Blondy said many dog owners see their dogs as children, and by providing the opportunity for them to take advantage of these bonus services, pet resorts can widen the breadth of their clientele.

“We have to accommodate all sorts of dog parents,” Blondy said. “Some people really spoil their dogs. Some say, ‘We’re about the basics.’ ”

Allison Mourad owns Artemis Pet Care and Massage and does dog massages based on the Swedish style at Lil’ Dogs Resort. She said dog massages are becoming more mainstream as people turn away from medications for the health of their pets.

“It has the same benefits it has for people,” Mourad said. “A lot of people look at it as a luxury, but ... it increases circulation, decreases stress and can improve mobility and flexibility.”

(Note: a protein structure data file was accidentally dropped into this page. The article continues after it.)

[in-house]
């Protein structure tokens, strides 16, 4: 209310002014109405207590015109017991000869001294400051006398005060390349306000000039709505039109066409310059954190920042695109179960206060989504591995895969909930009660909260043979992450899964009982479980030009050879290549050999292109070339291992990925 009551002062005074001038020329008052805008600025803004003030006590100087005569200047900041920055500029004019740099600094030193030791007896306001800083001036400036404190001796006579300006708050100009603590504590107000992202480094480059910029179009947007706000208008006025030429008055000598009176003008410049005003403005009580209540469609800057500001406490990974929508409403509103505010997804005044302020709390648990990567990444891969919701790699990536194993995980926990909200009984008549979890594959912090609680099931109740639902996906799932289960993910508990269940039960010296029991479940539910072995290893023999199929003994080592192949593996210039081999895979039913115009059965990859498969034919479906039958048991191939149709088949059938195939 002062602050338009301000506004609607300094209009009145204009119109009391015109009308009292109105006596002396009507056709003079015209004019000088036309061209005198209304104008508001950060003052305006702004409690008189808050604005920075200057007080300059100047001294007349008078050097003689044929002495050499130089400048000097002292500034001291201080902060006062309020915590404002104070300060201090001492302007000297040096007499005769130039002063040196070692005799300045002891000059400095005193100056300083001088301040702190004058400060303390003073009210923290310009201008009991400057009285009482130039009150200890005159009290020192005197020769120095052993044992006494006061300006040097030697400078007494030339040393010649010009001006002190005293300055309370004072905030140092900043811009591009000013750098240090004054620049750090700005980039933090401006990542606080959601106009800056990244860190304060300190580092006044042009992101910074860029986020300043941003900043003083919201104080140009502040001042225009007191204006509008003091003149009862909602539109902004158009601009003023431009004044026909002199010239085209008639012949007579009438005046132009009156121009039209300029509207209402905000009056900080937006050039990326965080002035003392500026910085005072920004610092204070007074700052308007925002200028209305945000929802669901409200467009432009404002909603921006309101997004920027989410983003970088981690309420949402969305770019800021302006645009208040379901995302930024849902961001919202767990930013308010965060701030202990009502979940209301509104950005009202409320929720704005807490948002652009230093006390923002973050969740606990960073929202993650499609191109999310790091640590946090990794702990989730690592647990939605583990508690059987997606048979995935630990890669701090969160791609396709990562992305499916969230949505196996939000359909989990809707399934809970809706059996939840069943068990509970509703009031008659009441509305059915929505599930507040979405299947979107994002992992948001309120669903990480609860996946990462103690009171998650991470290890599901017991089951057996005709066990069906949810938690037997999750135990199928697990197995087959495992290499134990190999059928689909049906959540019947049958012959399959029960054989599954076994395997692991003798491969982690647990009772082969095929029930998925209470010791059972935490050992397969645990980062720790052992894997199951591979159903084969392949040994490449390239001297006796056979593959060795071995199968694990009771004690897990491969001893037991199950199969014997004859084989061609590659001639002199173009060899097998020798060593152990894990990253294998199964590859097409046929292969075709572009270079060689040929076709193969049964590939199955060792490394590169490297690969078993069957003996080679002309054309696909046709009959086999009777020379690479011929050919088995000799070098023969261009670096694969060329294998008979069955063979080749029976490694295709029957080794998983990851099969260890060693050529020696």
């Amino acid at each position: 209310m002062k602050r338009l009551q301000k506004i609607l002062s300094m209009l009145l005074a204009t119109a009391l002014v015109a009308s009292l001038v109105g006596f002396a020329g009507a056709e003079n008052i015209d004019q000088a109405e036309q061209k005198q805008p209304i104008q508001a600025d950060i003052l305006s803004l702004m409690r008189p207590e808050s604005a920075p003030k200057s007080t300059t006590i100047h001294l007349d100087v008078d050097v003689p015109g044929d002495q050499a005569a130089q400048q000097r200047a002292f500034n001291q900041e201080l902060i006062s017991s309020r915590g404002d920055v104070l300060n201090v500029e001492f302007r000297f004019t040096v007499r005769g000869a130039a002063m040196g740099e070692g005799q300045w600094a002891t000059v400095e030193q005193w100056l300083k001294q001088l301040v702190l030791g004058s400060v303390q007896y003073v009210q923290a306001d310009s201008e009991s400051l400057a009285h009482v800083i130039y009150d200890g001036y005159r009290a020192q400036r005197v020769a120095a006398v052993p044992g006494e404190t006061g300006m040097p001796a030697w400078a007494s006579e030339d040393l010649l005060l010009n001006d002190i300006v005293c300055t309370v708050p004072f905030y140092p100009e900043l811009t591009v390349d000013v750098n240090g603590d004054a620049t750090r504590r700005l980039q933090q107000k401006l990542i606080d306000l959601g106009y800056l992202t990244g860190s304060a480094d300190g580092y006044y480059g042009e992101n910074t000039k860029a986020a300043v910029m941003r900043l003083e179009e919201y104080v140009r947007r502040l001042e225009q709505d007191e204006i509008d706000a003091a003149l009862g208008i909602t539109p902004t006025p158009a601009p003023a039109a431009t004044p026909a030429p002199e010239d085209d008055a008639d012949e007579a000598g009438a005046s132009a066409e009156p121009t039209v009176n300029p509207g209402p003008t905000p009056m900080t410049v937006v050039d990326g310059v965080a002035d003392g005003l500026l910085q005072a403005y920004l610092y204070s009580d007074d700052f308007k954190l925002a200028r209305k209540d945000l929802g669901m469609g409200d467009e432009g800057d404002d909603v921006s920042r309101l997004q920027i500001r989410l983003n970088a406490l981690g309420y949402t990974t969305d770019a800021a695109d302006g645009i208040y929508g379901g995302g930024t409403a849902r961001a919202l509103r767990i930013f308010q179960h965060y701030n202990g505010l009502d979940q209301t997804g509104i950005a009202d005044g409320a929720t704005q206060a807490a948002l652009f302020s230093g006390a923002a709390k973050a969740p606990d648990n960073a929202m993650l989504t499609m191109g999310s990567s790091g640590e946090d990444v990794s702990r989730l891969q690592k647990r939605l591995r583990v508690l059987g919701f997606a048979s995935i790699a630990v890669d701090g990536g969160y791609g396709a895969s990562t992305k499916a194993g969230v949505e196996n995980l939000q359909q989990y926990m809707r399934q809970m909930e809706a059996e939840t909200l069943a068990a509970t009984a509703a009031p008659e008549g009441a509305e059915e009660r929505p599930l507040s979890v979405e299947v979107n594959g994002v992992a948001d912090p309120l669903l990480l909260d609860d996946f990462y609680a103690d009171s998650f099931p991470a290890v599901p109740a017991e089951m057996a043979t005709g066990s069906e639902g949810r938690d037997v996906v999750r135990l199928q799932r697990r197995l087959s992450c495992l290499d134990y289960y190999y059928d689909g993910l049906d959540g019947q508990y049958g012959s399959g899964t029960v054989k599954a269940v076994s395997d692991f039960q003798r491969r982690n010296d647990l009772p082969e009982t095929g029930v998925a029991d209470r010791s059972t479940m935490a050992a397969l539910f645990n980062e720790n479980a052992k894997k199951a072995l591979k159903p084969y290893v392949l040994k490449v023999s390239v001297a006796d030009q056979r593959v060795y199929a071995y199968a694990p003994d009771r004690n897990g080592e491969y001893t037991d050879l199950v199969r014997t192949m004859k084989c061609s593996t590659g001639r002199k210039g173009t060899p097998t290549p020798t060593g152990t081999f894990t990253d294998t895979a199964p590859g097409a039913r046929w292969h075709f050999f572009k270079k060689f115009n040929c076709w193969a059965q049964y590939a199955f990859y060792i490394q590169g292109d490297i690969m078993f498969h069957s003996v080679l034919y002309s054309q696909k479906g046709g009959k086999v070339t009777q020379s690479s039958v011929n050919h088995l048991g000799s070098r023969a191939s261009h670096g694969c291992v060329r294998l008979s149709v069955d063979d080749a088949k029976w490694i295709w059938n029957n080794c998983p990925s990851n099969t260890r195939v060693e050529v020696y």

Nikiforuk said at Bark-A-Bout, people do not typically order the extra amenities offered. She said overnight dogs more often get extra, and the amenities can refresh a routine for frequent daycare pups.

Susan King, of Grosse Pointe Farms, takes her Cavachon, Lola, to Lil’ Dogs Resort three times a week. She also has her groomed there, getting a bath, shampoo, her nails done and a one-on-one pet.

“Did you know they have birthday parties, Halloween parties for dogs?” said King, noting she was surprised to learn about all that pet resorts do. “Grooming there is convenient. She can get her bath and then run off to daycare.”

Krausmann of Lil’ Dogs Resort said she offers special amenities because it’s how she treats her pets at home. Boarding rooms are designed like a home with televisions, a fireplace, soft furniture and a chandelier hanging from the ceiling to cast soothing light.